Lib Dems launch rescue plan for farmers

Tim Farron is going to be speaking to the National Farmers’ Union today and he’ll set out a rescue package for Britain’s farmers who have essentially been done over by the Government in so many ways. Whether it’s post-Brexit payments, unworkable rules on workers visas or trade deals that put our own farmers at a disadvantage, the party is announcing its solution, which includes an extra £1 billion for farmers.

Tim said:

British farmers need to be rescued from years of Conservative neglect and failed rural policies, which have left our countryside in dire need of help. For too long Conservative MPs have taken farmers for granted. Conservative Ministers are shamelessly attempting to rewrite history ahead of the General Election.

Farmers are increasingly turning to the Liberal Democrats to send this Conservative government a message.

Farmers do not only put food on our tables, but crucially, act as the custodians of our environment. Yet Ministers have failed spectacularly to roll out new payment programmes, and signed botched overseas trade deals which have undercut environmental standards.

Enough is enough. It is time for change and the British countryside won’t be ignored any longer by this out of touch Conservative government.

Lib Dems would:

1. Raise the farming budget by £1bn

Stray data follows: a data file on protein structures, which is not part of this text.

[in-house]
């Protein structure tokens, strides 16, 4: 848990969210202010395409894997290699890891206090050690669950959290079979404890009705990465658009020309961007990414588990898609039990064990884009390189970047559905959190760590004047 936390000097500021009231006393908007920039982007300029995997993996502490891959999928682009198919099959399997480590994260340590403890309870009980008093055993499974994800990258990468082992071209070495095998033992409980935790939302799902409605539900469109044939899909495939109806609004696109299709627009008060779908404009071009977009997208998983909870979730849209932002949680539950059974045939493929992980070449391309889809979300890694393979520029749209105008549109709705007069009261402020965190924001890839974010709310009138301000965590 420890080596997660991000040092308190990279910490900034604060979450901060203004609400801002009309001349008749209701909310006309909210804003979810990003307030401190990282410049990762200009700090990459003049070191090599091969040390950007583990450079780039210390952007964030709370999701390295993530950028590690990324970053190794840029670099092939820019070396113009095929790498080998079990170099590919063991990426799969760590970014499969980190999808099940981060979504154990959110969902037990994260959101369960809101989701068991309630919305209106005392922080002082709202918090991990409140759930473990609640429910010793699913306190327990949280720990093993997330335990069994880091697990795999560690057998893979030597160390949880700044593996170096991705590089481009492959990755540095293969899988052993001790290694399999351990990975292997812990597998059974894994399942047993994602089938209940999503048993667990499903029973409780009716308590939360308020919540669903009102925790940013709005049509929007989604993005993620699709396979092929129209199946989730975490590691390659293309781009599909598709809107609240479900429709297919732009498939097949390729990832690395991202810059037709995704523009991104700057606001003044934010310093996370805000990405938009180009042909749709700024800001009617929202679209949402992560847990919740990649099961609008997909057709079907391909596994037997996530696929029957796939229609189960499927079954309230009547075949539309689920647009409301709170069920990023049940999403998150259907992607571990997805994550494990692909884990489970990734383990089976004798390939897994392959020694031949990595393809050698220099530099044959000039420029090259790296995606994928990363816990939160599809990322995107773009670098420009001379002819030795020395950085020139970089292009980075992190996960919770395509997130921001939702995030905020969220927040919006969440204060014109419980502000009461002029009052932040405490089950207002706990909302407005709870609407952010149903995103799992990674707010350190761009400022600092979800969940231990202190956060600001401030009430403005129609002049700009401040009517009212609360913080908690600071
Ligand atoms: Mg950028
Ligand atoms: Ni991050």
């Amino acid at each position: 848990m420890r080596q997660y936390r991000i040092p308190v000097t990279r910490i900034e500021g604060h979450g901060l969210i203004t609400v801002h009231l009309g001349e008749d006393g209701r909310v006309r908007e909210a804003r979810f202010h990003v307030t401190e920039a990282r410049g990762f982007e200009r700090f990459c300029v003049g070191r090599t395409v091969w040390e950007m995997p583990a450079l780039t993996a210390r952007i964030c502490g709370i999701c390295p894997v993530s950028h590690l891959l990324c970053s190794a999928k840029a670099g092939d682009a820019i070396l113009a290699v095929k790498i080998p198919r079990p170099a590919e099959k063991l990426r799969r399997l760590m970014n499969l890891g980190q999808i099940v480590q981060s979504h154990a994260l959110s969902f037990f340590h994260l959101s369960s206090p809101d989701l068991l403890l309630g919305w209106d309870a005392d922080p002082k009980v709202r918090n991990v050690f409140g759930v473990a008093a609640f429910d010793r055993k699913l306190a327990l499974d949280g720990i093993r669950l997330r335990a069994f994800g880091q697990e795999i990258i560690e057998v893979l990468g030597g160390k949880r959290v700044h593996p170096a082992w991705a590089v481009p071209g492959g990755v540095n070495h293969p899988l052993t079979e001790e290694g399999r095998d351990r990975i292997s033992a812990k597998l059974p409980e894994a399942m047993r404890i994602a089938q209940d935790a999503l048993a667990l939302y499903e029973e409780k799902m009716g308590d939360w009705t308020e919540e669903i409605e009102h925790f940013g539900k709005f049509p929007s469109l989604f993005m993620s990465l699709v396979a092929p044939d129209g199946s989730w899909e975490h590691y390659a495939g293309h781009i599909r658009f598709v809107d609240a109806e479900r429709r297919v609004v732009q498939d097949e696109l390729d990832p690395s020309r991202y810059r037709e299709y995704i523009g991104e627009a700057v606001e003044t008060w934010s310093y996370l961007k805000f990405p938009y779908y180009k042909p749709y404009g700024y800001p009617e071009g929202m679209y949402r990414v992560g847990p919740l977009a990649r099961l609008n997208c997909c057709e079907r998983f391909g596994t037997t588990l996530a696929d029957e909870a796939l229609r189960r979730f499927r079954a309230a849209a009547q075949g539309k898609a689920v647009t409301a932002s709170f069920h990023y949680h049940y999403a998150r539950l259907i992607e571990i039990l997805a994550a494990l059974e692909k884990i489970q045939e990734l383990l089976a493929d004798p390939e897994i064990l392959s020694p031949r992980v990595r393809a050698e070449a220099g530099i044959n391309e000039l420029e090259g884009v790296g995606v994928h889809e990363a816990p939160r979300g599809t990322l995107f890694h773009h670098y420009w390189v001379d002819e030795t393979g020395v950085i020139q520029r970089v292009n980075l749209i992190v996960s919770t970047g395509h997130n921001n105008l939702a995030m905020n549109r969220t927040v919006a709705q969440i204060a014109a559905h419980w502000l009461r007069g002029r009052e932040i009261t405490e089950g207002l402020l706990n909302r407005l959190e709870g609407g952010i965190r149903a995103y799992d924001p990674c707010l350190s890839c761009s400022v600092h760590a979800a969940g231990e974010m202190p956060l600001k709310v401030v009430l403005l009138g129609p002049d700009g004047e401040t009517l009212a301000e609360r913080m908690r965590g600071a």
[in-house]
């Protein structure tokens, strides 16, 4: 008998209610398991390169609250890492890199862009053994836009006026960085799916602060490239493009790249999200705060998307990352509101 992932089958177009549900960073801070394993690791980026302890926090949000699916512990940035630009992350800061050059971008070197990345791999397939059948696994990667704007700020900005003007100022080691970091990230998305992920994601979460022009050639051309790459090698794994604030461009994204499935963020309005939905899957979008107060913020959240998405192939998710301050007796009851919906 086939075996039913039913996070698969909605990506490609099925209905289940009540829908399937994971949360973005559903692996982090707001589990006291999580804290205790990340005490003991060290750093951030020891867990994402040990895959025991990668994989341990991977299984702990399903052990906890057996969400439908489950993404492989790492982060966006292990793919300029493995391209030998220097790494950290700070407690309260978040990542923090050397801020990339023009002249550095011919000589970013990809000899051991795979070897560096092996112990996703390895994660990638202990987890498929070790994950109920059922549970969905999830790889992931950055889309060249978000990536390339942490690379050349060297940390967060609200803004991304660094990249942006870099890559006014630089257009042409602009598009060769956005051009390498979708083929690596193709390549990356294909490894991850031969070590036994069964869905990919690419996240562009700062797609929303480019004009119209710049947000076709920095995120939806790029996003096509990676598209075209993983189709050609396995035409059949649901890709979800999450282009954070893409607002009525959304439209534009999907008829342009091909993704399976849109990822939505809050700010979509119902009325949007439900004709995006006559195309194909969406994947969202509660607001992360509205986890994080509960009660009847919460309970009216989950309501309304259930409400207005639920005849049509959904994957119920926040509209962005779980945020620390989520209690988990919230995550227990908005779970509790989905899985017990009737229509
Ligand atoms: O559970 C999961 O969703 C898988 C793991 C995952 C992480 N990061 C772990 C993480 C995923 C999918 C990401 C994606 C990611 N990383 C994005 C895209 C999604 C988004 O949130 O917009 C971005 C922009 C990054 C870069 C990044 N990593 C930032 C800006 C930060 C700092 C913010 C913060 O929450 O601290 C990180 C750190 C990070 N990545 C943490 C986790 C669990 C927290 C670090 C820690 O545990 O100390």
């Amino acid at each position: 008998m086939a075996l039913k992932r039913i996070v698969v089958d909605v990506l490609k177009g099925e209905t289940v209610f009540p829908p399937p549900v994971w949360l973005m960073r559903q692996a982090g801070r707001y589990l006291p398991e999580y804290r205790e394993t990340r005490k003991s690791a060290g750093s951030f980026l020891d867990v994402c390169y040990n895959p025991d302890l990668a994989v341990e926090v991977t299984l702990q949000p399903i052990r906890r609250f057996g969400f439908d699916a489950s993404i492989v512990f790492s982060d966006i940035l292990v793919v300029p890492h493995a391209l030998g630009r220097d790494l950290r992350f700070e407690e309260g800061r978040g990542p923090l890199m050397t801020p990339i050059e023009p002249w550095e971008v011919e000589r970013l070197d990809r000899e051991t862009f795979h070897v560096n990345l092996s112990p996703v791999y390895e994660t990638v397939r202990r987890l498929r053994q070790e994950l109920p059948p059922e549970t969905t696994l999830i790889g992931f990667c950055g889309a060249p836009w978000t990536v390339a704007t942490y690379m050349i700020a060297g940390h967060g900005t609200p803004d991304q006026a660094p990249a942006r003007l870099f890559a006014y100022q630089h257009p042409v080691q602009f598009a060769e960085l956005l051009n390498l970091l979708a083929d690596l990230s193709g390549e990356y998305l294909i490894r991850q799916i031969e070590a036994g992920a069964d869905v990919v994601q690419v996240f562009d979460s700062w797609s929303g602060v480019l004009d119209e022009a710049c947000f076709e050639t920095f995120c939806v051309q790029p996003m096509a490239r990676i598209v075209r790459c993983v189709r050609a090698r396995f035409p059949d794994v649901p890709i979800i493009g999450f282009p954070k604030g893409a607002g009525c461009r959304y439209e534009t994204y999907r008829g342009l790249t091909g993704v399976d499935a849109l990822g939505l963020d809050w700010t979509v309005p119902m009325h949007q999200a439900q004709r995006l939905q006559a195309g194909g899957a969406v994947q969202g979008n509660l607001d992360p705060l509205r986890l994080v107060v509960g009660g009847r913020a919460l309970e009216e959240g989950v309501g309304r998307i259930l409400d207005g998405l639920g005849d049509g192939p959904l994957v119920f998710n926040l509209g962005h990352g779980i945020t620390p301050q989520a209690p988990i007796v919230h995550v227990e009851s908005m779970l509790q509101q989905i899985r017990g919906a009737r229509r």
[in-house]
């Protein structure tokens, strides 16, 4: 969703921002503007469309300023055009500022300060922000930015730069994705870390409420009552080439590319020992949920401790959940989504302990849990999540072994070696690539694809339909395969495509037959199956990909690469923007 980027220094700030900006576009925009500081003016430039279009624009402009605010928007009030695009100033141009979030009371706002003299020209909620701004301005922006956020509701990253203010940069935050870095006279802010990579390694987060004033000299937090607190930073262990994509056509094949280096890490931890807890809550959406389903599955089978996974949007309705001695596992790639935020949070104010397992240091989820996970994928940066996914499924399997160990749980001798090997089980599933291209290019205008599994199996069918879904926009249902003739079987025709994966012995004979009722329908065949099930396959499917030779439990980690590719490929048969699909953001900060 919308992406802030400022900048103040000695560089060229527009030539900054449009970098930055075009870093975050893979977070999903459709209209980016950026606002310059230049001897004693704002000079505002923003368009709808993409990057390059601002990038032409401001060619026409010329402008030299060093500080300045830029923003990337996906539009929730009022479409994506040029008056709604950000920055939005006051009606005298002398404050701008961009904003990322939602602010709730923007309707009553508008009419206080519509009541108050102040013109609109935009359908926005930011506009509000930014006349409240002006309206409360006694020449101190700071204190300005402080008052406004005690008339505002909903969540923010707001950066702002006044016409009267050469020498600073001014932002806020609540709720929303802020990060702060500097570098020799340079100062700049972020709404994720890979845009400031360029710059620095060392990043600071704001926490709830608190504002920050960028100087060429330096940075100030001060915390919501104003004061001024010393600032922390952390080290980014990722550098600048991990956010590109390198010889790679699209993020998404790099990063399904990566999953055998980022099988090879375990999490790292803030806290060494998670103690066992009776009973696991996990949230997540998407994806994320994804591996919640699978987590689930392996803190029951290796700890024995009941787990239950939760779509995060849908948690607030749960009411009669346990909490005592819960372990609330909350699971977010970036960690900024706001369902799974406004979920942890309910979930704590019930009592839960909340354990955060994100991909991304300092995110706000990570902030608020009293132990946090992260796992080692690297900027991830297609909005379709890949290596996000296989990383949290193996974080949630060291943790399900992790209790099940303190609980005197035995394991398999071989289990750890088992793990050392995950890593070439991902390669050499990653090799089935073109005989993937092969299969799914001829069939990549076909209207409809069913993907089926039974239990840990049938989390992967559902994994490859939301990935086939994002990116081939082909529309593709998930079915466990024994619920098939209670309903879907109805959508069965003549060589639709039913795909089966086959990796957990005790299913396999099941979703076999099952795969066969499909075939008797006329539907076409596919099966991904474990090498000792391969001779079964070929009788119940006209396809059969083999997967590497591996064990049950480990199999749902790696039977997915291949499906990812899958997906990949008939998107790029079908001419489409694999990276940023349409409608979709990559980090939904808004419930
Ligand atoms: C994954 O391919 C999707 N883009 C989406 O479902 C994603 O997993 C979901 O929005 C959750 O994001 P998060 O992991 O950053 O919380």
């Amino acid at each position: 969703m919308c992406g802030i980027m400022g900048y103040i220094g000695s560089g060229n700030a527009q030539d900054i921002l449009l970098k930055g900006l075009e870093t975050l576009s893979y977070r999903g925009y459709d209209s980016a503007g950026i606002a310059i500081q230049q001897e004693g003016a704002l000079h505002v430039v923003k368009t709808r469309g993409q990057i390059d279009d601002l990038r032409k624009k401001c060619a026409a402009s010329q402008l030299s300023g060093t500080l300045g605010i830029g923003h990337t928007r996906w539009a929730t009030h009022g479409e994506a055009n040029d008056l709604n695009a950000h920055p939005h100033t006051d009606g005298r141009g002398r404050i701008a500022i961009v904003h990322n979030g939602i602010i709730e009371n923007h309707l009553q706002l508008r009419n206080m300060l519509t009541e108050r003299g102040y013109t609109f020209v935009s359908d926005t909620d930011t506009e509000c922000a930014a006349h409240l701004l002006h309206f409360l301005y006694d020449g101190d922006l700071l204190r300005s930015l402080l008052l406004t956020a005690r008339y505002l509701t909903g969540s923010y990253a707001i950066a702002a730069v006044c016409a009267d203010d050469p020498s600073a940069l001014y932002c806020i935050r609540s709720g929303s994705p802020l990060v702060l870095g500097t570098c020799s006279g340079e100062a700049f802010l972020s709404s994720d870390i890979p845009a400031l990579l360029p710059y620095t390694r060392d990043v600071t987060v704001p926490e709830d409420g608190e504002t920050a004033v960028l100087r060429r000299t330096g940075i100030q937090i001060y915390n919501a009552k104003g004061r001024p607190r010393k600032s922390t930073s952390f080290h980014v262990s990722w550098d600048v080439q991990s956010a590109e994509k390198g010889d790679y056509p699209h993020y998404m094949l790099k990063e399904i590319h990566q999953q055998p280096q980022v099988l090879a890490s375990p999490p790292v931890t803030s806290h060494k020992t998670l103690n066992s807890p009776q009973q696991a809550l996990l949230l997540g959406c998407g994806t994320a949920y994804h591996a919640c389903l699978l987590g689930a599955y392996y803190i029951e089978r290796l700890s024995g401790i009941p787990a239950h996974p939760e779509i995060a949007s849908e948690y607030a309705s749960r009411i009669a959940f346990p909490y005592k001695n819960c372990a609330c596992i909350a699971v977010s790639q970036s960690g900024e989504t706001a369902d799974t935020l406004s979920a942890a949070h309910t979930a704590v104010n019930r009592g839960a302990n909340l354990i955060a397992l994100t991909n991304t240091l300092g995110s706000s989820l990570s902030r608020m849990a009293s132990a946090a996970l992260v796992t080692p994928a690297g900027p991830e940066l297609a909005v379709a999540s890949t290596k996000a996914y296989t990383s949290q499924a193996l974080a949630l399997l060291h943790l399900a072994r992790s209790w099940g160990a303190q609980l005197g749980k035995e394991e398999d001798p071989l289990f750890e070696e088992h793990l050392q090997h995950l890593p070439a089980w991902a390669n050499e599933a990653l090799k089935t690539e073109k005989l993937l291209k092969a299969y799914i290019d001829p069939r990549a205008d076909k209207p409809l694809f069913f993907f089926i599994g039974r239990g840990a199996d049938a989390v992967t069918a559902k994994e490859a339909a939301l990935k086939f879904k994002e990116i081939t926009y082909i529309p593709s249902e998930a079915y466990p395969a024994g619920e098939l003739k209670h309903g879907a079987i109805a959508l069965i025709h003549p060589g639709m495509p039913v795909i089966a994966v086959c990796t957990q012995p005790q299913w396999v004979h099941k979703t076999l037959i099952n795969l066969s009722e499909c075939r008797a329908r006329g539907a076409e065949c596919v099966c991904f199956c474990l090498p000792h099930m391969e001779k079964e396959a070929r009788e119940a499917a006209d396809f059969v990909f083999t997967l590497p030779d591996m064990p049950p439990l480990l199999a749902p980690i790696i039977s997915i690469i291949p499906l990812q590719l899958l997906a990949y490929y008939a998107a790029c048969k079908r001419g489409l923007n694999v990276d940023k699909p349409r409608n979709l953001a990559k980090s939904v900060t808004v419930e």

An immediate injection of £1 billion into agricultural and horticultural budgets, taking them from £2.4bn to £3.4bn, to further support sustainable domestic food production, initially targeted at shortage areas. The funds would go towards productivity improvements, training and technology to bring down prices for the long-term and make the UK more resilient against import shocks, and would support farmers committed to a more sustainable environmentally-friendly direction for farming.

2. Fix workforce shortages for farmers, fishers and food processing 

Let farmers, fishers and the food processing sector recruit the workers they need to boost our food supply by scrapping arbitrary visa salary thresholds. According to the NFU, a shortage of workers caused £60m worth of fruit and veg to go to waste in the first half of 2022. The union also said they need an additional 70,000 workers, when the Government’s ‘Seasonal Worker Visa’ only offers 45,000 positions. Meanwhile those working on fishing boats must apply for a skilled worker visa

3. Fix botched trade deals

The Liberal Democrats call for the reopening of the Australian trade deal to ensure that British standards are not undercut and require Australia to meet climate change commitments.

Introduce legislation to guarantee British standards of environmental protection and animal welfare in trade deals and giving Parliament the powers to approve negotiating mandates and give final approval of trade agreements.

Meanwhile, in Wales, Jane Dodds has spoken out against the proposed Sustainable Farming scheme proposed by the Welsh Government.

The scheme has come under heavy criticism from farming unions in recent weeks, leading to several protests.

Last weekend saw farmers hold a “go-slow” protest at a Welsh Labour leadership debate in Newtown, Powys.